• Works on complex design problems that touch multiple systems or change the product fundamentally
  • Willing to propose and appropriately advocate for new processes or projects.
  • Understands and can effectively apply product ownership skills. (measurable outcomes, KPIs, use of Insights)
  • Builds strong, trusting relationships across product leadership, cross-functional peers, discipline peers, and other Riot partner teams

It’s OK to stay at Senior! At most companies — Riot included — it can be quite common for designers to spend quite a bit of time in Senior / Lead. It’s even referred to as a “terminal” role in some places (although that seems a bit dire, and perhaps “peak” is a better term) — meaning it’s totally acceptable to stop your upward climb at this level. Advancing past Senior requires a clear business need for a broader role AND a candidate’s desire and readiness to move forward. Some folks are perfectly happy pursuing change and growth at Senior by switching roles and teams.

Principal UX Designer

  • Veteran (8++ years)
  • Portfolio: Includes product-level impact, systems design or service design, and strong evidence of collaboration, research, creativity, and iteration.

The Principal UX Designer at Riot is a craft expert who serves as an example for many and who can adeptly manage relationships across company boundaries to achieve strategic goals. They see beyond individual features and products, and connect the team’s work to the company’s short term and long term strategies. Mentorship and recruiting are also key parts of the Principal level role. Where possible, Principals can participate as part of product leadership teams. At Riot, Principal UX is purely an individual title; we do not assign Principal to UX manager roles. (The equivalent of a Principal is a Senior Manager.)

Example competencies:

  • Designs solutions for multiple audiences, systems, or products.
  • Vision holder and leader in projects of full team or initiative scope.
  • Maintains project vision for their projects and represents Design on leadership teams
  • Mentors multiple designers
  • Communicates complex ideas clearly to a variety of audiences
  • Brings clarity to explorations, ideation, and feedback across a wide range of contributors
  • Delivers designs that shift player behavior and/or successfully delivers on a design space that has failed to resonate with players in the past.

UX Architect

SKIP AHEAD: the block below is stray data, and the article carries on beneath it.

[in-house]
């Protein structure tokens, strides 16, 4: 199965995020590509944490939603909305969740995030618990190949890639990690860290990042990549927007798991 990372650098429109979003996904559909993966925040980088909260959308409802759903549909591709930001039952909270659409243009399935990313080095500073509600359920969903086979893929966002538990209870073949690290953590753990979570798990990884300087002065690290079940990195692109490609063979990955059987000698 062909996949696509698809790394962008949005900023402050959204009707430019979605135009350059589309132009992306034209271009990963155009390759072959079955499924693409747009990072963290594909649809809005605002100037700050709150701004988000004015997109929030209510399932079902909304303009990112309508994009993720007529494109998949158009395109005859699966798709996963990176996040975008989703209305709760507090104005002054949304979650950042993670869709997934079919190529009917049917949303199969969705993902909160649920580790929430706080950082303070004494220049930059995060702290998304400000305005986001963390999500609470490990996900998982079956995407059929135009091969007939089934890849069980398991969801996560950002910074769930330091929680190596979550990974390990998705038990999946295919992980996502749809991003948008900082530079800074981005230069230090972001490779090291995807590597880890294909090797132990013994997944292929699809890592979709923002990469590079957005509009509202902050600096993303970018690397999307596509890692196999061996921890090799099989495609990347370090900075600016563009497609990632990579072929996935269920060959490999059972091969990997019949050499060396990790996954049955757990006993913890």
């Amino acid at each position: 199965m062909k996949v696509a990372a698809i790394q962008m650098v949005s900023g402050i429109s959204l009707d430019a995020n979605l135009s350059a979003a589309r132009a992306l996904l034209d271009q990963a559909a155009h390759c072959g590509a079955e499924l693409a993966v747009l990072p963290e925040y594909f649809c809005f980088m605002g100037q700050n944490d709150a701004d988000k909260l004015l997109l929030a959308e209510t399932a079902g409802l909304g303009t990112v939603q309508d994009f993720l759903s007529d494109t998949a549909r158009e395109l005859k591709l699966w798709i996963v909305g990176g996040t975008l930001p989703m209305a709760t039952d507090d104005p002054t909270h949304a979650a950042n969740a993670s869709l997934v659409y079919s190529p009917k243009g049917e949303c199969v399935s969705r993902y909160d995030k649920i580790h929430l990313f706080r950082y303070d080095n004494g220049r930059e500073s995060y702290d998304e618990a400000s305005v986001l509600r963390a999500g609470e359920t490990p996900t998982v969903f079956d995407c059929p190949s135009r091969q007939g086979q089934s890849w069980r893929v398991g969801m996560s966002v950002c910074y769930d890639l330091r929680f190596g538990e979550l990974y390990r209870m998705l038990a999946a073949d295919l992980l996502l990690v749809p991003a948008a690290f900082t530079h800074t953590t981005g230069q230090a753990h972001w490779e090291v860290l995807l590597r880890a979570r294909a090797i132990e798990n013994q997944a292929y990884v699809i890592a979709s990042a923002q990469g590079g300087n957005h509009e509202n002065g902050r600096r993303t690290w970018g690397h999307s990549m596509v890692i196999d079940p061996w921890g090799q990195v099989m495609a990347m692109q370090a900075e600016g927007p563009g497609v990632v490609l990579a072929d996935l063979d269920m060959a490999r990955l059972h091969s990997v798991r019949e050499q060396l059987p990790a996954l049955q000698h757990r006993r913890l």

• Late Career / Industry Leader (11++ years)
  • Portfolio: Includes transformative work at a product or service level for multiple products. Clear evidence of thought leadership, collaboration, and positive impact.

Architect is our highest potential individual contributor role. UX Architects are at a point in their career where they are well-respected not just for their product work but for their strategic insights, ability to innovate, and expertise in the industry. These roles are extremely rare, and when we see a need we are likely to promote from within rather than recruit externally due to the small number of potential candidates.

Example Competencies:

  • Performs at or above Principal level on design execution level consistently
  • Proactively delivers novel insights and product ideas that push the company forward and transform our products, services, and strategies.
  • Maintains a strong network of connections all the way up to the leadership level to effectively land new ideas
  • Established as a subject matter expert in the user experience community, contributing to the greater base of knowledge and bringing candidates and insights back to Riot

UX Management at Riot

UX Managers at Riot keep an eye on the what, who, and why of the player or developer experience, while making space for their teams to chart the how in a way that leads to growth and positive outcomes. The UX Management track starts with UX Manager (equivalent to Senior UX Designer on the IC track) and grows through Senior Manager, UX and eventually Director of UX.

All management role competencies at Riot fall into these categories:

  • Creating vision and strategy
  • Ensuring execution quality
  • Wider org impact
  • Healthy and effective teams
  • Growing individuals